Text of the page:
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Correcting 8*200Ah Parallel Battery Bank


Kilowatt Power

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Greetings,

I visited a site where 8*12V*200Ah batteries were wired in parallel a year ago and now discharge pretty fast on 500W load. A simple battery capacity/voltage monitor showed the SOC move from 100% to 70% in 10 minutes.

The charging system is composed of 1800Wp solar panels, Outback FLEXmax 60 MPPT charge controller and 8 x Gaston GT12-200AG polygel batteries in a straight, long parallel connection.

Other than attempting perfectly balanced charging on the bank as per attached image, what other improvement can be done to revive the system? 

 Balanced Charging.png

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To charge those batteries from 0 to 100% will take about 20kWh of energy. The 1800W of panels will produce about 9kWh per day with no load. I would say that the batteries are not fully charged, and with no load it will take 2 days of charging  to fully charge them to float. If one of the batteries has become damaged by the prolonged state of undercharg that can exacerbate the problem. Fortunately with that battery configuration you could just remove the damaged battery.

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22 hours ago, Kilowatt Power said:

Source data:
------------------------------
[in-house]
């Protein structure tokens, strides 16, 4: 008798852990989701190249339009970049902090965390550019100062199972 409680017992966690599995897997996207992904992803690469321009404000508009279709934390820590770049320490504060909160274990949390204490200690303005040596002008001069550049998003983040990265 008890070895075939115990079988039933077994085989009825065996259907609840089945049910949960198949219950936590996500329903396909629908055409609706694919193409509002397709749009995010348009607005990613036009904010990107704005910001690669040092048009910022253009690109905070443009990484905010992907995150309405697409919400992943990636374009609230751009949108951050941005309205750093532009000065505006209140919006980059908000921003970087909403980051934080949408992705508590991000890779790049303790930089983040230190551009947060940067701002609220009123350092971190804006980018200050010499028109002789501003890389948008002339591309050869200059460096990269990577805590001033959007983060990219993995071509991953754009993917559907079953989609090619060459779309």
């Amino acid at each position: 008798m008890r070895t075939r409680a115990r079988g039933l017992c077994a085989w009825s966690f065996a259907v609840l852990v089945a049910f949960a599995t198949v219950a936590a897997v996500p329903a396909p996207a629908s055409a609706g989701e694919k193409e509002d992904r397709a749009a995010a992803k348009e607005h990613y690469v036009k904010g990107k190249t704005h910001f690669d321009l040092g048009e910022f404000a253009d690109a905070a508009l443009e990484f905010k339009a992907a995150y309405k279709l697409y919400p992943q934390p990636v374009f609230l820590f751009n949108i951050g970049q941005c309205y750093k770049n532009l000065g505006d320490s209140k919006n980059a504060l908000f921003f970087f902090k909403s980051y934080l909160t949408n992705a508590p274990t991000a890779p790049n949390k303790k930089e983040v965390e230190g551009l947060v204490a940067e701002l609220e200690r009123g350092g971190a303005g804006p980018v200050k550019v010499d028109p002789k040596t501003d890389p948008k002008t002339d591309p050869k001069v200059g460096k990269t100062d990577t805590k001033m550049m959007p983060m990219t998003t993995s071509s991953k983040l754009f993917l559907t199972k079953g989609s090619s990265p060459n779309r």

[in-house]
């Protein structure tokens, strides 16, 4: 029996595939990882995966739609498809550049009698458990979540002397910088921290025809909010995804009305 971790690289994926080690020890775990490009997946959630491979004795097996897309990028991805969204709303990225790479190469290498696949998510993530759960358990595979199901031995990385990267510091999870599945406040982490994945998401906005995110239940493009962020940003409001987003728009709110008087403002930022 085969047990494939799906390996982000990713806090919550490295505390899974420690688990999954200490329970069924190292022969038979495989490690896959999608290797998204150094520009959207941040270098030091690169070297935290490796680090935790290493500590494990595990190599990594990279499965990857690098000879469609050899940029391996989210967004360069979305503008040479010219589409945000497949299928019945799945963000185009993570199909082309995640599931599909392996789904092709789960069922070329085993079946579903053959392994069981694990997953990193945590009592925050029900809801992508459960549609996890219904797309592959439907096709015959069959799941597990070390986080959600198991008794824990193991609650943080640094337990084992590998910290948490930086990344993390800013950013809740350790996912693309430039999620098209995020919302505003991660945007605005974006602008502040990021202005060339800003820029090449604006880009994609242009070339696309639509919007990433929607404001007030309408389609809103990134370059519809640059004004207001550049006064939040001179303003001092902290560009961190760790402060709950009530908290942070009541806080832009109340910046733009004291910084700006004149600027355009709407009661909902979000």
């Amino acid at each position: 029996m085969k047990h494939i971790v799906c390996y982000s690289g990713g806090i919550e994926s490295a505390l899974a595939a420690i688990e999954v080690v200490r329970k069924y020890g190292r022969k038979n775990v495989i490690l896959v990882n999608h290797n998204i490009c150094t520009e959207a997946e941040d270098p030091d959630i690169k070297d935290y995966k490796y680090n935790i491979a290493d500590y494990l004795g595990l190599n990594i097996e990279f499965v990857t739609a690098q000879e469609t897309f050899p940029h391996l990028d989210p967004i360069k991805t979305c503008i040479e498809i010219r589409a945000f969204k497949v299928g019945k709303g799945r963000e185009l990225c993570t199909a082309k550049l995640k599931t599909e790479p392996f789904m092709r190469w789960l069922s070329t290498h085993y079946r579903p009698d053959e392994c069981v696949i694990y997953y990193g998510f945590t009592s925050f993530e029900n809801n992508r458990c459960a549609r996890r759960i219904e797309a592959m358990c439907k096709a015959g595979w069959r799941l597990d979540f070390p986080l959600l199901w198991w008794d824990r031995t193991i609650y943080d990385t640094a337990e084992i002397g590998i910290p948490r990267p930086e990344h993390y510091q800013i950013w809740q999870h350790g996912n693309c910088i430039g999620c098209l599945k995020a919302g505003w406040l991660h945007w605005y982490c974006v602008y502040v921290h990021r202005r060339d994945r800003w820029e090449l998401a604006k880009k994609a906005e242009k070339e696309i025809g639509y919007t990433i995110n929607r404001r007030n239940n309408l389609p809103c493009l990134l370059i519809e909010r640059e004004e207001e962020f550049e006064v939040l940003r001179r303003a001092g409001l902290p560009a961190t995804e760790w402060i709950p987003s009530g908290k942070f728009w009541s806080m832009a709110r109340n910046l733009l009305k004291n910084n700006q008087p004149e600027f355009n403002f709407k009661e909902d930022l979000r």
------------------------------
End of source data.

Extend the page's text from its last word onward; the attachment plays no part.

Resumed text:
Other than attempting perfectly balanced charging on the bank as per attached image, what other improvement can be done to revive the system?

Your diagram shows a better but not perfectly balanced arrangement; modules B, C, F, and G will contribute less than the others since they have paths that carry higher current (I think; these things always confuse me). You could consider yet one more layer of "diagonal takeoff" to make it "perfect" sharing.

But the modules will be at very different states of health now, so perhaps you don't want perfect sharing anyway. I'd first charge and test each module individually to see which if any have any life left in them.

If they are flooded, check the water and specific gravity. Perhaps try a desulphator, but I'm rather sceptical of those things. I'm afraid I don't hold much help for them, though perhaps some that were far from the cables might not have had much hard work and might be usable.

12 V is such a low system voltage, even for small inverters; it's just asking for problems with cables and current sharing.

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